Ukiah is a city of 16,000 with a median household income of $47,000.
This is what some city employees earn in a year, including benefits, overtime pay, “extra” pay and whatever coins they find under sofa cushions in the coffee break room:
• JUSTIN WYATT, Police Chief: $329,000
• SAGE SANGIACOMO, City Manager: $320,000
• MEL GRANDI, Electric Utilities: $294,000
• TIM ERIKSEN, Public Works Director: $289,000
• SEAN WHITE, Water Utilities $263,000
• CEDRIC COOK, Lieutenant, UPD: $266,000
• SHANNON RILEY, Deputy City Mgr: $258,000
• DOUG CRANE, Mayor: $5,879
(Source: Transparent California, 2019)
More than 100 city employees bring in compensation packages in excess of $100,000. Retired, they’ll be lushly compensated for many decades.
Just sayin’ is all.
THAT NIGHTLY HOWL
An uplifting nightly concert comes our way at 8 o’clock sharp via distant chants and howls in support of front-liners in the Valley.
These west side shrieks and “ow-ow-owooos!” begin promptly at 8 and run 60 or so seconds. Whoever is responsible please step forward, take a bow and accept a warm embrace from a weary town. We are surprised and amazed that after all these many months, some cold and rainy, you few still carry the torch.
We salute and appreciate the lusty shout-outs for hospital workers, supermarket cashiers, nursing home staff, motel cleaners, and anyone else in harm’s way.
At the rate mail is delivered to my house and those of friends, I expect Christmas catalogues to start rolling in around mid-January.
ROBO-CALLS MUST DIE
One random morning a couple weeks ago, after I’d answered the phone three times in five minutes and all were Robocalls, I started keeping track. We had a dozen fake calls regarding computer alerts, funding for retired cops, free roundtrip vacations and other audio junk mail that I presume you also get until, finally, the day’s first telephone call came from someone we know.
Twelve Robocalls, one legitimate call.
Why are we subjected to this abuse and harassment? My theory is that people in power who could address the problem don’t care about Robocalls because they’ve never had one. Do you think Nancy Pelosi has answered a single call in the last 20 years and heard a recording offering 50% off to replace windows in her home?
Has Jairhead Huffman been given a chance to increase his credit card limit? Has Gavin Newsom picked up a phone to learn he’s eligible for an extended warranty on household appliances?
No, never. Not once has a hotshot official heard from sad charities (cancer survivors, abandoned dogs, underpaid columnists) seeking modest donations at 6 a.m. on a Sunday.
Politicians have teams monitoring their incoming calls and have no idea what the peasants are even complaining about. I don’t know how it will get fixed, but don’t wait for elected representatives to do it.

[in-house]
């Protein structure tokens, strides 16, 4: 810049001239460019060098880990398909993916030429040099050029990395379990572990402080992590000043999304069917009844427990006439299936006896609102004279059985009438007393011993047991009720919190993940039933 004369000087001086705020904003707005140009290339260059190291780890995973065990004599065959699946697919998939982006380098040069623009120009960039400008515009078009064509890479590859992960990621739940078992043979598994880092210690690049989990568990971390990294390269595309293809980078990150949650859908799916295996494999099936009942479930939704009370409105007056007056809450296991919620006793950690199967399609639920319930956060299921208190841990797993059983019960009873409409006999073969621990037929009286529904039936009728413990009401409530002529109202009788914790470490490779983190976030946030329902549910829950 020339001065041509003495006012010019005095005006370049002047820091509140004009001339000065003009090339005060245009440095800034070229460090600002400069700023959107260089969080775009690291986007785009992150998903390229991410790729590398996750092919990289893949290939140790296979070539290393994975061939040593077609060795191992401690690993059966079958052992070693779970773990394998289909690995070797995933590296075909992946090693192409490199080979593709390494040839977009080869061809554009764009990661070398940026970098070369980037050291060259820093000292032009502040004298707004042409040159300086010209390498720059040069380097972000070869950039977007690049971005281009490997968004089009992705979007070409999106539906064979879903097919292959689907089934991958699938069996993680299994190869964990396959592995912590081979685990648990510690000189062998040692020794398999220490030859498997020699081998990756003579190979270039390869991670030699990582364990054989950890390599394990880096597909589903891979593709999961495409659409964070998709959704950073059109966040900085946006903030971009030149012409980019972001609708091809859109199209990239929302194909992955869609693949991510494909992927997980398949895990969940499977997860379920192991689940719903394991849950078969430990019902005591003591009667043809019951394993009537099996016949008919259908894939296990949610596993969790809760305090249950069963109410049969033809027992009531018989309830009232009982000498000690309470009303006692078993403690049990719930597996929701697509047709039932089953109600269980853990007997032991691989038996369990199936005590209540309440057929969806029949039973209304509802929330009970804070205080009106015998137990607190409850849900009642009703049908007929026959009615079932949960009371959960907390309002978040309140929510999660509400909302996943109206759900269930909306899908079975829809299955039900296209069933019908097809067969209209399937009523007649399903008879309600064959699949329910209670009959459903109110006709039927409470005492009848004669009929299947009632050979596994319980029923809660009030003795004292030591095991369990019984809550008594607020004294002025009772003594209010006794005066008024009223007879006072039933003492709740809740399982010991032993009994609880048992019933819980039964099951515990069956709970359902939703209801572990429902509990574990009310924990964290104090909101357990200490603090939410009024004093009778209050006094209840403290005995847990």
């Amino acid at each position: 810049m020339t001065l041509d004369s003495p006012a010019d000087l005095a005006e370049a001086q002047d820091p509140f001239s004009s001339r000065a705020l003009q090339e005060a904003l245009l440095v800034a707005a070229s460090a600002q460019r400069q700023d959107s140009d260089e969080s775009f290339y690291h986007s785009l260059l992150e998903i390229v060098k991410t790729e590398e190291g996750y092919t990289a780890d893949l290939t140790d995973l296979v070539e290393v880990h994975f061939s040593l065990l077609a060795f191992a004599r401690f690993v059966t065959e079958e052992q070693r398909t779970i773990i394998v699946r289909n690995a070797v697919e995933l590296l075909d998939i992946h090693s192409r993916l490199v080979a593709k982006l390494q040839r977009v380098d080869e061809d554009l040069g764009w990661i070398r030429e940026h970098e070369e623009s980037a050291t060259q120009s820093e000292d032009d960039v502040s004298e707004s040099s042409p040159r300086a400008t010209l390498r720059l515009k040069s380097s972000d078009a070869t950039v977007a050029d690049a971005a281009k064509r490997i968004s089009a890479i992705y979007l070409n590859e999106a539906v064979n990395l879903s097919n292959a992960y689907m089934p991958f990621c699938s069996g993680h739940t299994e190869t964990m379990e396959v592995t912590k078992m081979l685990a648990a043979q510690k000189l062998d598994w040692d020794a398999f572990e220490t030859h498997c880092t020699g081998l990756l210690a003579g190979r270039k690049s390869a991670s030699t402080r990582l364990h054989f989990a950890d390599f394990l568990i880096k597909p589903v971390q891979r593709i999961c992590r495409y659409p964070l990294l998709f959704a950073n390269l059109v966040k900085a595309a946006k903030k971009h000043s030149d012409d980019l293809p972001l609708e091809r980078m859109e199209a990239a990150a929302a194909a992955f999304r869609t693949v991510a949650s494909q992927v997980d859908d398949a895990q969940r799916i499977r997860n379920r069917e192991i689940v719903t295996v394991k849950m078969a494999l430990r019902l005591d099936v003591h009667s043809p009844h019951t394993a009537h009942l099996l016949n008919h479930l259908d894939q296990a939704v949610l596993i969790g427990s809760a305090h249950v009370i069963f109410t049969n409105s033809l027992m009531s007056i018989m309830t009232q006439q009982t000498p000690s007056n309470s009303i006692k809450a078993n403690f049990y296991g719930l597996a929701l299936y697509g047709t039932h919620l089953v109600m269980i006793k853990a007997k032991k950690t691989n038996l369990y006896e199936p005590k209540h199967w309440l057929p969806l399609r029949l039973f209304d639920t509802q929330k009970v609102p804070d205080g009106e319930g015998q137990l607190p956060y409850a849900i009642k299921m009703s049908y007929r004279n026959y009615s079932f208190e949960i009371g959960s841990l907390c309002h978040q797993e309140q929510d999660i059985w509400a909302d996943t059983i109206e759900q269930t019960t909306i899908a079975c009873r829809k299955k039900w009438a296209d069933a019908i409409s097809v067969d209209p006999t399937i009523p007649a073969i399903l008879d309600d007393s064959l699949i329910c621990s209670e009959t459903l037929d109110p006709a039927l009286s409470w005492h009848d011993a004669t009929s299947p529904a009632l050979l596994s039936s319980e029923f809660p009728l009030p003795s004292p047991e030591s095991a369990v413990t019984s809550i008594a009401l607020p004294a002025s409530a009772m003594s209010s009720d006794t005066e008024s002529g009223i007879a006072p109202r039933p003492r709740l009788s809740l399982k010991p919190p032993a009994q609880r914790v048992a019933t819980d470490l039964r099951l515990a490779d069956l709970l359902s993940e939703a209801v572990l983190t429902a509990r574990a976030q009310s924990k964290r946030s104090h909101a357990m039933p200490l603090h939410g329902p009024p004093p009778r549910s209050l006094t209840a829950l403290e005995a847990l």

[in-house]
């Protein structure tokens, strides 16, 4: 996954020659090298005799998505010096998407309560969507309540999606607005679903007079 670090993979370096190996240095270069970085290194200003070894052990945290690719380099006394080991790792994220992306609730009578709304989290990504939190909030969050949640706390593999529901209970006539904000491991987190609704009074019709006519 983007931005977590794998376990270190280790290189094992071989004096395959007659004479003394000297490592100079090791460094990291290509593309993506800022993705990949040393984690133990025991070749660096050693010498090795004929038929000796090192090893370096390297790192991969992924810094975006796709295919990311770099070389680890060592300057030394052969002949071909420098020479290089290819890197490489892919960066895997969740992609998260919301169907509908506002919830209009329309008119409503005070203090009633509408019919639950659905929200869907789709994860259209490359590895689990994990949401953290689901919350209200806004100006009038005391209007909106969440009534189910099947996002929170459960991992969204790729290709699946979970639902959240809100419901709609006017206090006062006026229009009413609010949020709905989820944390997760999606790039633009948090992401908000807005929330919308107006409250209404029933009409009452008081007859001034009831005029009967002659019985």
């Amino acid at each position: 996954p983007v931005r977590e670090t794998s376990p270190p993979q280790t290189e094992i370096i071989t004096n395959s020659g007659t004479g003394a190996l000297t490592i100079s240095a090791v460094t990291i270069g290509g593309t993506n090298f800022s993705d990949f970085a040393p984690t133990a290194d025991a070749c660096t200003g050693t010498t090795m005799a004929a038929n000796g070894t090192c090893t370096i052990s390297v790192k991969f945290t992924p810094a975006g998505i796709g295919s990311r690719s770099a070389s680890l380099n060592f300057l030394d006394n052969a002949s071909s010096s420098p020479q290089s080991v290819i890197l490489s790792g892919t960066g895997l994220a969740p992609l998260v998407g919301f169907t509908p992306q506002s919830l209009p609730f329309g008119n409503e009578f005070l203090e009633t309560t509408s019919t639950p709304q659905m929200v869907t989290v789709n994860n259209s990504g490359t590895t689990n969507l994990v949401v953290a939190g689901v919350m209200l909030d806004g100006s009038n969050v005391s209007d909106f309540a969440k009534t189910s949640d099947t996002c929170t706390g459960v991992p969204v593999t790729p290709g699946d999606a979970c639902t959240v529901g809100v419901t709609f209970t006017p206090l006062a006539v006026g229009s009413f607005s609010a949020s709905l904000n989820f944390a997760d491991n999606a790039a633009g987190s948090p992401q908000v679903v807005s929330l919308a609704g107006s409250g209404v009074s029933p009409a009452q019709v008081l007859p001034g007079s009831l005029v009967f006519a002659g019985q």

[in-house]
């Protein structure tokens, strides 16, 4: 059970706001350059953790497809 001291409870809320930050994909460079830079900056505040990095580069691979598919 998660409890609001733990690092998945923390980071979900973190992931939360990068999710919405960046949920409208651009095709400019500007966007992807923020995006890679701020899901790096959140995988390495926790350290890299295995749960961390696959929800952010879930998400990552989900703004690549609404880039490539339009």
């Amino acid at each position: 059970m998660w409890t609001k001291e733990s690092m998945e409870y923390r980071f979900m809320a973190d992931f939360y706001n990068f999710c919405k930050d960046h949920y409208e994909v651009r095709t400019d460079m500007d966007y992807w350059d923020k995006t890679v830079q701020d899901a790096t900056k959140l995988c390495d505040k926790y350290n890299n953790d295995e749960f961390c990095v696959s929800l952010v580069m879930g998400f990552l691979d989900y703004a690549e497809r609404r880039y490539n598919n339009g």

I’LL NEVER LEARN
It’s a few days before Christmas and I’m in line at the Post Office, chewing my teeth and closing my eyes for 60 seconds at a stretch wondering what in the world the two customers at the head of the line are trying to accomplish that, to this point, has consumed no less than 15 minutes. Each.
If everyone took 15 minutes at the Post Office counter I’d still be there. What are they doing? Applying for jobs? Asking if the tuna special includes a salad? Asking Vickie if she’s a Sagittarius and offering to do an astrology chart?
The queue is 75 feet of package-laden mules standing six feet apart. The guy who just squandered 17 minutes of Vickie’s life departs, having mailed a Christmas card to Hopland. Steve patiently endures the woman with a thousand questions who has now been at the counter 20 minutes. No, 21.
Boy do I want to roll on the floor and have a tantrum. Man am I tired of one person asking about the complete history of glaciers while dozens are trapped in line exchanging warm breath with each other.
She leaves! I mutter dark unpleasantries to myself about inconsiderate selfish people as the line shuffles ahead.
She comes back! Arrrgh I cry silently as she goes to the counter. “I found these in the parking lot,” she says, waving a pair of glasses.
I slap my (empty) shirt pocket, see the familiar spectacles she’s holding up, claim them meekly and thank her profusely. What a nice lady, I marvel.
Dear reader, there are many, many lessons to learn from this and I have spent a long, lonely lifetime not learning them. You can do better.
(Tom Hine has written his “Assignment: Ukiah” column in the Daily Journal since 2006, using TWK as camouflage.)
‘Happy To Be Here’ (An Autopsy)
This is a story of the favorite book I ever wrote that was also the worst failure of anything I’ve ever done, with the possible exception of when I quit my job at The Plain Dealer to take a job at the Cleveland Press and then quit that job so I could be a hippie and live in California and wound up in Ukiah.
But the failure of ‘Happy to Be Here’ is a flop instantly recognized, unlike the never-ending, decades-long disaster of the rest of my life. The book sank like a rock in a bucket of hot urine.